In response to several news stories and allegations surrounding Senator Bob Menendez (D-NJ), the National Hispanic Media Coalition (NHMC) issued a statement today to “urge news outlets to report facts, not innuendo,” saying that it “stands with New Jersey Senator Robert Menendez as some in the ‘news’ media use unsubstantiated allegations to smear him. The Senator has devoted his life to serving the public and deserves to be judged based on facts, not hearsay.”
“Senator Menendez has earned, through an entire career of public service, the respect of our community and the nation. He has been a true champion for both Latinos and non-Latinos on a host of issues and has worked tirelessly to protect and advance the well being of families in New Jersey and across the country. While the allegations are unfortunate, nobody is able to pass judgment until all of the facts come to light. However, it has come to my attention that some in the so-called ‘news’ media have taken this opportunity to assassinate the Senator’s character, using salacious innuendo in place of facts, while other important stories go untold. Surely the Senator, and the public, deserves better than that,” said Alex Nogales, President & CEO of NHMC.
We followed up with NHMC to get more clarification about the “so-called ‘news’ media” that Nogales’ quote was referring to, and NHMC told us that it was “conservative websites such as The Daily Caller and also Bill O’Reilly.” The Daily Caller was the first outlet to report about allegations of a sex scandal in November, but since the offices of Menendez friend and VOXXI founder/chairman Salomon Melgen were raided by the FBI last week, many national outlets, including NBC News, The Miami Herald, CNN, The New York Times, and The Washington Post, have been exploring several angles of the story, including allegations of influence peddling by Menendez. Some parts of the story, however, have indeed bordered on the ridiculous, especially when Univision and The Miami Herald played a media battle of “Find the Dominican prostitute” a few days ago.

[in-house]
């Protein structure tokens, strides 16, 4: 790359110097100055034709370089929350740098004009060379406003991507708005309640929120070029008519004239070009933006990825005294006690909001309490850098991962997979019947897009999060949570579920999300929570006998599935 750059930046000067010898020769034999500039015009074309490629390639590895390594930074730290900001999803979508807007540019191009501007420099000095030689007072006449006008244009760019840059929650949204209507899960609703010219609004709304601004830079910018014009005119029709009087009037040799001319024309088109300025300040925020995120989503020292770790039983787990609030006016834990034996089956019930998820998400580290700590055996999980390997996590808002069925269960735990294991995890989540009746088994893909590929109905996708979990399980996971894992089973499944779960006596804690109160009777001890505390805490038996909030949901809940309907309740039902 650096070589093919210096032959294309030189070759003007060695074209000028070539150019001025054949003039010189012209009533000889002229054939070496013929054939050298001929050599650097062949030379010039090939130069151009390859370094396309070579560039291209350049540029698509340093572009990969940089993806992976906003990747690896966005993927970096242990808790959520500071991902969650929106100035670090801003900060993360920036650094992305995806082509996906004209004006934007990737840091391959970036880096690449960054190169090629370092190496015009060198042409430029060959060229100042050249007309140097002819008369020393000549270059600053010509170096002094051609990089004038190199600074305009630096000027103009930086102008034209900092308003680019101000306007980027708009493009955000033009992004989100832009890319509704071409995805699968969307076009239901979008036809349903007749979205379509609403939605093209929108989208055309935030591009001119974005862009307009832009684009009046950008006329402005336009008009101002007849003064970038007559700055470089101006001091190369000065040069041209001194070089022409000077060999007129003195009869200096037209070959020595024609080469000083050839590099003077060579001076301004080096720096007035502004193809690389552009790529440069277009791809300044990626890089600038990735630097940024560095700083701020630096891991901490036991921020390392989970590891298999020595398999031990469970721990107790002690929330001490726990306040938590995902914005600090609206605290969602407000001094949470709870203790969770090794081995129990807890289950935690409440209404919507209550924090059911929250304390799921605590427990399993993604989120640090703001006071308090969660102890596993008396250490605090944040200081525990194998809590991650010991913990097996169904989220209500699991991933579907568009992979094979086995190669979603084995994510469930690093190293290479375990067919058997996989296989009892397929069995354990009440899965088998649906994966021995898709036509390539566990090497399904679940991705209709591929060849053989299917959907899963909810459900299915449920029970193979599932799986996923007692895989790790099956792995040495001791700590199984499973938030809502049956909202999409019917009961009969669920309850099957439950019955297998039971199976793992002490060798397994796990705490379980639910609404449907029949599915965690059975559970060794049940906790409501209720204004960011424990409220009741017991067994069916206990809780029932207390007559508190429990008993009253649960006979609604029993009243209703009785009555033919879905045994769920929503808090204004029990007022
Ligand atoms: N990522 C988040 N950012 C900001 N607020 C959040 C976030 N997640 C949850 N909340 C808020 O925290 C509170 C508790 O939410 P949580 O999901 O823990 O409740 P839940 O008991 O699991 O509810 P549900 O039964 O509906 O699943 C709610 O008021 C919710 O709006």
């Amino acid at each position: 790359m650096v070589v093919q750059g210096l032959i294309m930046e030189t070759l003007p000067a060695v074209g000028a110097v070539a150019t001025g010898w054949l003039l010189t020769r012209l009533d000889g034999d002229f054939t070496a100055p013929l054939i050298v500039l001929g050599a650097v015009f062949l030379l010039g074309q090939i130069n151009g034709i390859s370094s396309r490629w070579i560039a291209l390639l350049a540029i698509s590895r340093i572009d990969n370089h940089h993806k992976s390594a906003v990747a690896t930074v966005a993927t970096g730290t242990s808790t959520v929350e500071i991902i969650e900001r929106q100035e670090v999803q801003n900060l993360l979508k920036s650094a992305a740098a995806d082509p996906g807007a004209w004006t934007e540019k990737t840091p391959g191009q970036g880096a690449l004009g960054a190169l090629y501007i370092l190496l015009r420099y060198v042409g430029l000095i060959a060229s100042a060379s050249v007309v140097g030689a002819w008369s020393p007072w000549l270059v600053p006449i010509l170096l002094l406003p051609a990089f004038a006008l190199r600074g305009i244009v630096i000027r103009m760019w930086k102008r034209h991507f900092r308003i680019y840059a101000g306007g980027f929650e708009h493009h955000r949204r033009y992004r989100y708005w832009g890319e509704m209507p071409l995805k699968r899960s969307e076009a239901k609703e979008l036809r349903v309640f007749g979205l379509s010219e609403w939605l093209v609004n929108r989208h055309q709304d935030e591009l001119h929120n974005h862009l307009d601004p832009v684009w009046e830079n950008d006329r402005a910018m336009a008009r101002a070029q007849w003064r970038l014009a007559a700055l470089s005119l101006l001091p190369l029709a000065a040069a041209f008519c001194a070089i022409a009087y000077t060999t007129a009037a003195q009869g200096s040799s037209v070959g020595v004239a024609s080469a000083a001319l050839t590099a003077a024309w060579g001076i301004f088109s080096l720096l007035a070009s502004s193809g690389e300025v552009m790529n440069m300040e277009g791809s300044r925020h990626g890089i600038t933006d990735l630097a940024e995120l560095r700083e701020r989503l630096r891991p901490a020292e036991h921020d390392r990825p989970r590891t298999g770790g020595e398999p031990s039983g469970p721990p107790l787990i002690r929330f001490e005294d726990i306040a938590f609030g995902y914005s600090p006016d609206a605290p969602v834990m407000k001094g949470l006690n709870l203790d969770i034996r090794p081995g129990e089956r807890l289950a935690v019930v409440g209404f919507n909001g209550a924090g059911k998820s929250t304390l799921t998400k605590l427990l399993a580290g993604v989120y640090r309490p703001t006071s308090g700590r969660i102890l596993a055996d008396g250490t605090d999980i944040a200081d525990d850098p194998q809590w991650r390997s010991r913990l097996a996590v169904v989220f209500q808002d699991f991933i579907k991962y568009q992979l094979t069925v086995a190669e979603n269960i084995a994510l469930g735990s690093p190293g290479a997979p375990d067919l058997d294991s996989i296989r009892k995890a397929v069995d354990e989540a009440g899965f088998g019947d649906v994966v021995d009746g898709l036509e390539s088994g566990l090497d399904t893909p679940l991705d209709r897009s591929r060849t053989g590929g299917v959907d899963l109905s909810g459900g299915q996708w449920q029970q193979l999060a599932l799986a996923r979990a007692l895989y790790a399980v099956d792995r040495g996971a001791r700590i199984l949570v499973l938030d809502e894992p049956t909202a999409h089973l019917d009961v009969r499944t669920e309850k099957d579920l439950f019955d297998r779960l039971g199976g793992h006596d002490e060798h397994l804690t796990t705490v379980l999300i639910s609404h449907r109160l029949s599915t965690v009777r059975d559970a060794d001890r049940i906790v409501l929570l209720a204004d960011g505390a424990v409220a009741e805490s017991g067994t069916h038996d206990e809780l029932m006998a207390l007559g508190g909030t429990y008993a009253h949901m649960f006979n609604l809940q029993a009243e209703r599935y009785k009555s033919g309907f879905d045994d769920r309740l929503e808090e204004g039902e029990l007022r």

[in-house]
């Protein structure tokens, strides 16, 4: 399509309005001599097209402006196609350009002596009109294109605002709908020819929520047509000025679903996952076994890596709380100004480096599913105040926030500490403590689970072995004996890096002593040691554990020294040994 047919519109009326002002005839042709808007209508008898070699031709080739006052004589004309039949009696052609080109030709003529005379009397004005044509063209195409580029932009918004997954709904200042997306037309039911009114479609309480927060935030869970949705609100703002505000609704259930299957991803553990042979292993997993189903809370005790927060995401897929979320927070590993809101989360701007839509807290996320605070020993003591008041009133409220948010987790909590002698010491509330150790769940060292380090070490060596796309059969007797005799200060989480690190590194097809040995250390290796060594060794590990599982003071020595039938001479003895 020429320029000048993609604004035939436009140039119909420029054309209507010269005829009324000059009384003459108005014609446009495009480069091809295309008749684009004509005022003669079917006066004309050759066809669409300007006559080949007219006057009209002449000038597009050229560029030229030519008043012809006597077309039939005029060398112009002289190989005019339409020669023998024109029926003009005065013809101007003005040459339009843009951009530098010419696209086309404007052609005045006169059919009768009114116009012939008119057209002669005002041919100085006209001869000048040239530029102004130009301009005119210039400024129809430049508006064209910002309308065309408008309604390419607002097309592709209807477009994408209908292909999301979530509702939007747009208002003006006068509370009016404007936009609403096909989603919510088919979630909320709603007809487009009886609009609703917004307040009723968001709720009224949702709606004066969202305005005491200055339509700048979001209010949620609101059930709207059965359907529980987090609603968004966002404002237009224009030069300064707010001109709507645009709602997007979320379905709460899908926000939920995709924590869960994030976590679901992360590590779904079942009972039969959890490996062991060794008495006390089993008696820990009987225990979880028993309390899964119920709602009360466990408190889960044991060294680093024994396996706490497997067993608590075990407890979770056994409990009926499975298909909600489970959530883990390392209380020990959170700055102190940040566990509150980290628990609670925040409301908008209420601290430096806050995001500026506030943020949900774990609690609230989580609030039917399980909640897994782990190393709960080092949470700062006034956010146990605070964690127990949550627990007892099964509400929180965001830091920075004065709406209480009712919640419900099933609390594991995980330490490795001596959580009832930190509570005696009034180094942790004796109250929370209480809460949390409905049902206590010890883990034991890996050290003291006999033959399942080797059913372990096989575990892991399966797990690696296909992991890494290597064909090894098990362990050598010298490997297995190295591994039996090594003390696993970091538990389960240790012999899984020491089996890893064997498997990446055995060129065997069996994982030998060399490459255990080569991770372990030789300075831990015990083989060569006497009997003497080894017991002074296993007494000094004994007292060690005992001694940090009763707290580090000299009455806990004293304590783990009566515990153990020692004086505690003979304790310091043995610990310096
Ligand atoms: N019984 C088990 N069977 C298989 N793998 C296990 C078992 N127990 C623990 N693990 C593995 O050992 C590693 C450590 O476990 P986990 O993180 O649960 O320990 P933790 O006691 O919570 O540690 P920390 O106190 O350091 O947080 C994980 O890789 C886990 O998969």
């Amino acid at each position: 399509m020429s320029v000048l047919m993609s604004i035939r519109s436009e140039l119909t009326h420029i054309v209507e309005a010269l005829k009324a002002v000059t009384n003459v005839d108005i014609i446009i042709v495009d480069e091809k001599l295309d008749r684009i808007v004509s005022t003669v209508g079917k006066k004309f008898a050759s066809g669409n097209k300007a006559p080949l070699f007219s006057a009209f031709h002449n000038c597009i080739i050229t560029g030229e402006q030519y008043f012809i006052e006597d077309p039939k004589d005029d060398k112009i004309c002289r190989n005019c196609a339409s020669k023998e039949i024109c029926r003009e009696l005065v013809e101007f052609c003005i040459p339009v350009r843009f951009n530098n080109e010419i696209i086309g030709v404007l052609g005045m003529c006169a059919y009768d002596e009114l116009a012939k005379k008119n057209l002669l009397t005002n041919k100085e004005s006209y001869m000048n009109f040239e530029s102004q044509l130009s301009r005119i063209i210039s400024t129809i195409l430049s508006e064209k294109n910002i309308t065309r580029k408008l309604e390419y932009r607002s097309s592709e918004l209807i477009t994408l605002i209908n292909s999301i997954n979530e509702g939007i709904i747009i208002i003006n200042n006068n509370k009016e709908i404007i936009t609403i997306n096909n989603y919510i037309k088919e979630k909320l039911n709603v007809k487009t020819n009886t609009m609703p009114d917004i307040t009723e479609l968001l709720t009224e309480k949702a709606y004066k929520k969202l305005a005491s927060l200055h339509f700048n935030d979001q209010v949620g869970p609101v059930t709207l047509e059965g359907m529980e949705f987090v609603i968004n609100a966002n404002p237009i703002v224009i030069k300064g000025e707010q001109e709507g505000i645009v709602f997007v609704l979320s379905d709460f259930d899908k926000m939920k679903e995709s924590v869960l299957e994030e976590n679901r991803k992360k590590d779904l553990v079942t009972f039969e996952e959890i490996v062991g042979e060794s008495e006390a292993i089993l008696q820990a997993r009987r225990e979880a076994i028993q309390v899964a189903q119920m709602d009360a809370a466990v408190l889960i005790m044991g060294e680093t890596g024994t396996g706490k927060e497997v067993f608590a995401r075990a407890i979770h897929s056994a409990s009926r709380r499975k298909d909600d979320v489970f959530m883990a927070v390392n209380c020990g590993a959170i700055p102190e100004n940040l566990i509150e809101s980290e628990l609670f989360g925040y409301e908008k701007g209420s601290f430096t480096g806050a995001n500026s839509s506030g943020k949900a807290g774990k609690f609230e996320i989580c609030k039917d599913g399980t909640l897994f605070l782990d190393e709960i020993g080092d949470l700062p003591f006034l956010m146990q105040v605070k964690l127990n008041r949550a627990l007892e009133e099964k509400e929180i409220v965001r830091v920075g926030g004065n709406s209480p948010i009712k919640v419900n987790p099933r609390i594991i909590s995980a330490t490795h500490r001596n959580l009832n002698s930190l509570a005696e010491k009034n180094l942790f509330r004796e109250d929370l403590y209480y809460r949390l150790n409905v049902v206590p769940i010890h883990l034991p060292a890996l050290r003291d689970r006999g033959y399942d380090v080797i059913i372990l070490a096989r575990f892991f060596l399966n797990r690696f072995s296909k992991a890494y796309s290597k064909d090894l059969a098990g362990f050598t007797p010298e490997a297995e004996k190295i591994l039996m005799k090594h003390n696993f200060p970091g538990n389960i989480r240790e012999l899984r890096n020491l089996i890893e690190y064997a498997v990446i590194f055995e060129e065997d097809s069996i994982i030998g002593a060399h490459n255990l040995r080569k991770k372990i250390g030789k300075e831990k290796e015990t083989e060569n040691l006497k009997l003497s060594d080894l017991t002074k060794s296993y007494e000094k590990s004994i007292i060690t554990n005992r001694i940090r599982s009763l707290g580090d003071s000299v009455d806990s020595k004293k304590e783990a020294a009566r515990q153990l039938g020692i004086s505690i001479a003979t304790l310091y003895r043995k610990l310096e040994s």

The attention of the Menendez-Melgen relationship has moved away from alleged stories of underage prostitutes and private jet trips to the Dominican Republic, and has begun to focus on Menendez’s actions regarding an overseas port contract that would have benefited Melgen, and now, as some outlets are reporting, one of Menendez’s former top aides. Here is what The New York Times reported:
SANTO DOMINGO, Dominican Republic — It turns out that the lucrative port security contract pushed by Senator Robert Menendez would enrich more than just a major benefactor.
The contract could also benefit one of the senator’s former top aides, people connected to the deal said.
Mr. Menendez, Democrat of New Jersey, has pushed United States government officials to help enforce a contract that a company owned in part by one of his major donors, Dr. Salomon E. Melgen, has with the Dominican government, which has refused to honor it.
A top executive at Dr. Melgen’s security company will be Pedro Pablo Permuy, a former national security adviser and senior legislative aide to Mr. Menendez, according to a cousin of Dr. Melgen. Mr. Permuy’s ties to the senator go back at least 20 years.
Mr. Permuy did not respond to requests for interviews on Monday, but said in an e-mail that he was neither a board member nor an employee of the border security company.
Even by Washington standards, Sen. Bob Menendez’s ties to a former aide, a South Florida donor and an overseas port deal that could benefit the two looks unusually cozy, ethics watchdogs say.
Menendez’s relationship with Dr. Salomon Melgen drew national scrutiny after federal agents last week raided the West Palm Beach eye clinic of Melgen, the senator’s longtime friend and donor.
Last year, as Melgen poured money into Menendez’s reelection efforts, the New Jersey Democrat advocated for a mammoth Dominican Republic port-security contract held by one of Melgen’s companies, called ICSSI.
A former Menendez aide, one-time Miami resident Pedro Pablo Permuy, is slated to be a top officer for ICSSI, Melgen’s cousin has said.
Permuy also runs a business advocacy group, the United States-Spain Council, which Menendez co-chairs. It’s supported by another Melgen company and a host of well-heeled special interests on Capitol Hill.
“This web of relations raises eyebrows,” said Meredith McGehee, policy director for the Washington-based nonpartisan Campaign Legal Center.
McGhee said it’s fairly typical for a former Congress member and aide to work closely together when both leave Congress.
“But what distinguishes this relationship is that the senator is still in office,” McGehee said. “And there’s not just one link. There are many: Menendez, the former staffer, the donor, the business and the nonprofit business group.”